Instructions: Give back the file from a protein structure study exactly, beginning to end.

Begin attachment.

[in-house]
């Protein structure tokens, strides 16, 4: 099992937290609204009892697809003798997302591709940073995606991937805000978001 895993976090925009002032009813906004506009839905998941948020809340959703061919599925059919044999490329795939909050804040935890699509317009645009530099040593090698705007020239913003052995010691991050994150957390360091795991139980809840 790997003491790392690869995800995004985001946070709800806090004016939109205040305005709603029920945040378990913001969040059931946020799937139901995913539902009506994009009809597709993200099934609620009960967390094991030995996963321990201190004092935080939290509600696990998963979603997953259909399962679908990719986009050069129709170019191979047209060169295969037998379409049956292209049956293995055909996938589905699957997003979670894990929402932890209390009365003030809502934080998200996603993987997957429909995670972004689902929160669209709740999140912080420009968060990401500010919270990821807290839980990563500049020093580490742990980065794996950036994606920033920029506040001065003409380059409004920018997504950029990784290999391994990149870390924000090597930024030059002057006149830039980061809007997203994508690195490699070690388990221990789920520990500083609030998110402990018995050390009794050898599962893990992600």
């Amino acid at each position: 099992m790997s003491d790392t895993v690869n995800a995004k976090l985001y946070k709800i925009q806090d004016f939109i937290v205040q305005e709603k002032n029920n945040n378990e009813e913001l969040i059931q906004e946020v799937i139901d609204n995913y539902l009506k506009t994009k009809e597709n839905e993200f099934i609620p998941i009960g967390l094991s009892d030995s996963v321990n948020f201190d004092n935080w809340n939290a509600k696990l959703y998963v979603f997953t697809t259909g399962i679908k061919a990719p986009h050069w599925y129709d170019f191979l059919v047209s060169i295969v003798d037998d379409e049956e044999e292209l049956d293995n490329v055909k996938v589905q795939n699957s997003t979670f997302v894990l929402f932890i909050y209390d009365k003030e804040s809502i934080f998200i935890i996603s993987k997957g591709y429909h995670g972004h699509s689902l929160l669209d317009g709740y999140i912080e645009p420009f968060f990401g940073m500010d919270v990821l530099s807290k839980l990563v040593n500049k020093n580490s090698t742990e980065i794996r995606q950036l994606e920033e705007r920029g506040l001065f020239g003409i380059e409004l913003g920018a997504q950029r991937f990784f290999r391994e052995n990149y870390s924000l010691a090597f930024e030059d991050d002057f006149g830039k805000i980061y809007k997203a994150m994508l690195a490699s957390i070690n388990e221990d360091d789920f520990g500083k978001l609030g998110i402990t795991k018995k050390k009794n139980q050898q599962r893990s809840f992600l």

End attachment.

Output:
[in-house]
């Protein structure tokens, strides 16, 4: 099992937290609204009892697809003798997302591709940073995606991937805000978001 895993976090925009002032009813906004506009839905998941948020809340959703061919599925059919044999490329795939909050804040935890699509317009645009530099040593090698705007020239913003052995010691991050994150957390360091795991139980809840 790997003491790392690869995800995004985001946070709800806090004016939109205040305005709603029920945040378990913001969040059931946020799937139901995913539902009506994009009809597709993200099934609620009960967390094991030995996963321990201190004092935080939290509600696990998963979603997953259909399962679908990719986009050069129709170019191979047209060169295969037998379409049956292209049956293995055909996938589905699957997003979670894990929402932890209390009365003030809502934080998200996603993987997957429909995670972004689902929160669209709740999140912080420009968060990401500010919270990821807290839980990563500049020093580490742990980065794996950036994606920033920029506040001065003409380059409004920018997504950029990784290999391994990149870390924000090597930024030059002057006149830039980061809007997203994508690195490699070690388990221990789920520990500083609030998110402990018995050390009794050898599962893990992600």
């Amino acid at each position: 099992m790997s003491d790392t895993v690869n995800a995004k976090l985001y946070k709800i925009q806090d004016f939109i937290v205040q305005e709603k002032n029920n945040n378990e009813e913001l969040i059931q906004e946020v799937i139901d609204n995913y539902l009506k506009t994009k009809e597709n839905e993200f099934i609620p998941i009960g967390l094991s009892d030995s996963v321990n948020f201190d004092n935080w809340n939290a509600k696990l959703y998963v979603f997953t697809t259909g399962i679908k061919a990719p986009h050069w599925y129709d170019f191979l059919v047209s060169i295969v003798d037998d379409e049956e044999e292209l049956d293995n490329v055909k996938v589905q795939n699957s997003t979670f997302v894990l929402f932890i909050y209390d009365k003030e804040s809502i934080f998200i935890i996603s993987k997957g591709y429909h995670g972004h699509s689902l929160l669209d317009g709740y999140i912080e645009p420009f968060f990401g940073m500010d919270v990821l530099s807290k839980l990563v040593n500049k020093n580490s090698t742990e980065i794996r995606q950036l994606e920033e705007r920029g506040l001065f020239g003409i380059e409004l913003g920018a997504q950029r991937f990784f290999r391994e052995n990149y870390s924000l010691a090597f930024e030059d991050d002057f006149g830039k805000i980061y809007k997203a994150m994508l690195a490699s957390i070690n388990e221990d360091d789920f520990g500083k978001l609030g998110i402990t795991k018995k050390k009794n139980q050898q599962r893990s809840f992600l």